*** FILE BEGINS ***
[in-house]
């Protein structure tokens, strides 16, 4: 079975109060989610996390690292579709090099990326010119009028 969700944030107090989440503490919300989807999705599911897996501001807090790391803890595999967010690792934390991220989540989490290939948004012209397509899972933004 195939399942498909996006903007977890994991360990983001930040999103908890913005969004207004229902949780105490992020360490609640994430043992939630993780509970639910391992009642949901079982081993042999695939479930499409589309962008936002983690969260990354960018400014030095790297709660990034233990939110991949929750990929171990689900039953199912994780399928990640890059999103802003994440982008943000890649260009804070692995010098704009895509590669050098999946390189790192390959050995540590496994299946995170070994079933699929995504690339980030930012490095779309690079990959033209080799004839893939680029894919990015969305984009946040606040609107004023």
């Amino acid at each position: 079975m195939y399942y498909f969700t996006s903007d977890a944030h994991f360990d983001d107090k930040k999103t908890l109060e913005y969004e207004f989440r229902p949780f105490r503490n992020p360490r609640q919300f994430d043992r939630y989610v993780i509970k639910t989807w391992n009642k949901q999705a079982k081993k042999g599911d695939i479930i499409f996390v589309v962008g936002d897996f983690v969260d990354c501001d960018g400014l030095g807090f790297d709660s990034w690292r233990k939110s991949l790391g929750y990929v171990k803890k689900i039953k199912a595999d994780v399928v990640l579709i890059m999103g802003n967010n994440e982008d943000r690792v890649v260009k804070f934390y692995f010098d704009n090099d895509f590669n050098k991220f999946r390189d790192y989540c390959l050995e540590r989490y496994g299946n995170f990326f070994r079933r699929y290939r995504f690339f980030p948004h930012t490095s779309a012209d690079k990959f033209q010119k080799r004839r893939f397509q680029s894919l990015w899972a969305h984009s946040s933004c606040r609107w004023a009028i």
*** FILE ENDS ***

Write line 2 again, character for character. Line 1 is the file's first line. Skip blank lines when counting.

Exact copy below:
């Protein structure tokens, strides 16, 4: 079975109060989610996390690292579709090099990326010119009028 969700944030107090989440503490919300989807999705599911897996501001807090790391803890595999967010690792934390991220989540989490290939948004012209397509899972933004 195939399942498909996006903007977890994991360990983001930040999103908890913005969004207004229902949780105490992020360490609640994430043992939630993780509970639910391992009642949901079982081993042999695939479930499409589309962008936002983690969260990354960018400014030095790297709660990034233990939110991949929750990929171990689900039953199912994780399928990640890059999103802003994440982008943000890649260009804070692995010098704009895509590669050098999946390189790192390959050995540590496994299946995170070994079933699929995504690339980030930012490095779309690079990959033209080799004839893939680029894919990015969305984009946040606040609107004023």